• Help families gain the financial education skills to help them reduce poverty.
Since the launch of Vision 2020, the foundation has awarded $2.2 million dollars to 27 grantee partner organizations to support programs designed to advance the five goals. A measurement partnership with the University of Memphis, Center for Research in Educational Policy yielded these first-year results:
• 3,500-plus individuals were reached via programs funded by the foundation.
• 333 have been placed in jobs and have steady employment.
• 407 children are enrolled in early education and child care programs.
• 850 young people have been exposed to opportunities provided by the programs supporting positive youth development.
• Household income increased by 20 percent.
“This is not something that is mystic or that we don’t have some interest for,” McDaniel said. “These are simple impact measurements so that if we focus on these goals over the next five years there is no reason why we will not see change.”
The signs of change most visible from the foundation’s windows tell the story of Memphis’ last remaining housing projects making way for a future projected to be substantively different.
“We’ve been a partner helping with the relocation and being thoughtful about how that’s done, responding to the needs and the voices of the people within the community,” Bright said.
There have been challenges. “Trust is a big factor, suspicion,” said Bright.
One meeting in a Memphis Housing Authority boardroom stands out. The objective was to identify “ambassadors” who could talk to their peers regarding the transition and build a bridge to available support.
“One of the ladies said, ‘You know, I’m here because I was asked to be here. I’m at Memphis Housing Authority and I was late on my rent. They are not gonna put me out if I do this. … You sit there in your fine suits and your nose up in the air. You’re asking these questions. You don’t really care about me and my family.’’’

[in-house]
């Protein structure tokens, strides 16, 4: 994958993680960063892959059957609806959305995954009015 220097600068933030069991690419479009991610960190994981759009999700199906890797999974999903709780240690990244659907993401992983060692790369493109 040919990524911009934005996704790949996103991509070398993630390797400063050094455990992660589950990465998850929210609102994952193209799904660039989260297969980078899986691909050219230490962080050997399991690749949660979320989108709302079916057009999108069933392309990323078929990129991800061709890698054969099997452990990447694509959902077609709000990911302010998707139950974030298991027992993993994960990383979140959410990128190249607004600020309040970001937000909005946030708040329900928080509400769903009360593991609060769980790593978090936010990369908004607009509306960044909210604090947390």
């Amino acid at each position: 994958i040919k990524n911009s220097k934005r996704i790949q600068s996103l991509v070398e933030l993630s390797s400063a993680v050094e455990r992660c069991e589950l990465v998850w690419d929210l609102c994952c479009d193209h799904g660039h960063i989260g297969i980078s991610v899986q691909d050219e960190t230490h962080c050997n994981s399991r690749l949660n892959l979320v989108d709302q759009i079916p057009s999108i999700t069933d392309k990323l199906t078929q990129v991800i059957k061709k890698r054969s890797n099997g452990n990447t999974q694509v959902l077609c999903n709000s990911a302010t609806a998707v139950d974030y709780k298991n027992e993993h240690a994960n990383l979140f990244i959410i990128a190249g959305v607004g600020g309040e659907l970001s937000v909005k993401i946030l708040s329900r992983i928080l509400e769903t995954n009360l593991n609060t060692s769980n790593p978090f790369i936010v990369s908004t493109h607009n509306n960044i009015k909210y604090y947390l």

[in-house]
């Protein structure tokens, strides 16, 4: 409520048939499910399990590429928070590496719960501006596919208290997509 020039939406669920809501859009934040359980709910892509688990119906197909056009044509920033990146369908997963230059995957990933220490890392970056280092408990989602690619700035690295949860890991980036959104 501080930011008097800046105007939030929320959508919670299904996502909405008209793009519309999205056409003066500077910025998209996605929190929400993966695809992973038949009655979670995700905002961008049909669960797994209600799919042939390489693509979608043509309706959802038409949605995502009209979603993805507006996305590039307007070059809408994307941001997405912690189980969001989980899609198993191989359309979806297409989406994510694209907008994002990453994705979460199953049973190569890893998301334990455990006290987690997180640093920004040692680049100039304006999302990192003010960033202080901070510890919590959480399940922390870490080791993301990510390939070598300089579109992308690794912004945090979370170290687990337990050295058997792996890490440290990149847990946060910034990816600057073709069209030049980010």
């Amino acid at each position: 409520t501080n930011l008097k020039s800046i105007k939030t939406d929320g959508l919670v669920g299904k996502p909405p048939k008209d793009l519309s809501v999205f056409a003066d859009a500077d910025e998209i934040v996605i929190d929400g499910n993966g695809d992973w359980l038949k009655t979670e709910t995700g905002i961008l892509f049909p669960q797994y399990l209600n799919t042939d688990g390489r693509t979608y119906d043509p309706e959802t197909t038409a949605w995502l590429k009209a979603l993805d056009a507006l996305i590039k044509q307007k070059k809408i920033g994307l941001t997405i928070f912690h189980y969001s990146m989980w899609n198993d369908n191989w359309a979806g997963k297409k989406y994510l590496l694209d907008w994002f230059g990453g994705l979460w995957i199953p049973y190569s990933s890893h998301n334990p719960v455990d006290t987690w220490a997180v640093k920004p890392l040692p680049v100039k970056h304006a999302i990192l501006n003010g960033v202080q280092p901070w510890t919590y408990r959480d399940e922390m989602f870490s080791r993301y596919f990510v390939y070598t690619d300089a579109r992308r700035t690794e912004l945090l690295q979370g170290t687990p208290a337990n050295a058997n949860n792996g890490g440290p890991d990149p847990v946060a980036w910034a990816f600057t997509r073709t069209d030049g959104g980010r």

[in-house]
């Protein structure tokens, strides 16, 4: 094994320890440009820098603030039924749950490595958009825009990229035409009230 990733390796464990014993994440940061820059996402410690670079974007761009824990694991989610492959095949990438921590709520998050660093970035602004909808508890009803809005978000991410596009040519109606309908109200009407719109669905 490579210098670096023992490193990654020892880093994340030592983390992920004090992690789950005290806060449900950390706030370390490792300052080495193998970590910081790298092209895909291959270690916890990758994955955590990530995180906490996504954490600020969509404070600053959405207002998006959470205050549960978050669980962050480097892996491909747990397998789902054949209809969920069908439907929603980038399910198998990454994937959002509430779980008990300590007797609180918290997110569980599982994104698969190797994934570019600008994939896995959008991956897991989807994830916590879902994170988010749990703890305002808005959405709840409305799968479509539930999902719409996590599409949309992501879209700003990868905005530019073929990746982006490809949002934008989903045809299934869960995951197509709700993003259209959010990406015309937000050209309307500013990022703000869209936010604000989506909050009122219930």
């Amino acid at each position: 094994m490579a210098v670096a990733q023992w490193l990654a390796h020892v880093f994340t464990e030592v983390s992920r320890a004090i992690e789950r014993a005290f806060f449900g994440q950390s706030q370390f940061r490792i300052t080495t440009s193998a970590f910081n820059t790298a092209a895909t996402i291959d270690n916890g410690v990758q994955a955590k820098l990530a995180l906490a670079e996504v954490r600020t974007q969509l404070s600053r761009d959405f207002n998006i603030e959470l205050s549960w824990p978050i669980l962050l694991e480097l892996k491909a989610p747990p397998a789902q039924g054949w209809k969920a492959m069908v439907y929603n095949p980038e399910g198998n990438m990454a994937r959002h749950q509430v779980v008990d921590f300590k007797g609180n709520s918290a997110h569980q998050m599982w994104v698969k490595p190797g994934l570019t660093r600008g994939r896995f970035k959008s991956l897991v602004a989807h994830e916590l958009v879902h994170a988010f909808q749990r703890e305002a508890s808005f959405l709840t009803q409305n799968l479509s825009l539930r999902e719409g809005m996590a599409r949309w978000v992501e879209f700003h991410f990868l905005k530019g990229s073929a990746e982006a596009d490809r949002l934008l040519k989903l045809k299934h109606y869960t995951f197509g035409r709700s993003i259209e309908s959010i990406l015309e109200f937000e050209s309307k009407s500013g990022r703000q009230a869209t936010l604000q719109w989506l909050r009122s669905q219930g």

Later, Bright engaged the woman in a conversation about her children – a son “who was out there,” a daughter and an 11 year old who “could be somebody if he just don’t get with the wrong crowd.”
Bright asked if there was something to help the child would it make a difference to her. The answer was, “I’d think about it.”
“She became a very strong arm,” said Bright, “and it helped us all view from her seat. We recognized that if we were going to have a conversation, it needed to be equity. We needed not type form them. And we needed to go to them, go into the neighborhood.”
Shante Avant, chairperson of the Shelby County Schools Board of Education, is the foundation’s deputy director. She said the work the foundation is doing there through and with its partners is in keeping with what Dr. King came to Memphis to address – economic injustices.
Over time, the people in 38126 have been disenfranchised, she said. “There has been de-investment in the community in resources, in systems, in structures.”
Like McDaniel and Bright she talks with conviction about the foundation helping the residents by meeting its poverty-reduction goals. She paints this picture of ultimate success – a revitalized community.
“It (success) is reinvestment in the community. It’s quality schools. It’s quality of life. It’s economic mobility for the families that live here. The emotional well being of our children is at the compass of how we do this well.”
The success picture is also one that shows the breaking of the factors that contribute to multi-generations of poverty, with the foundation’s focus on its five goals a key element in the image.
“It (success) is less of a dependence on public assistance. Those are the things you want to see in the end if you are reducing poverty.”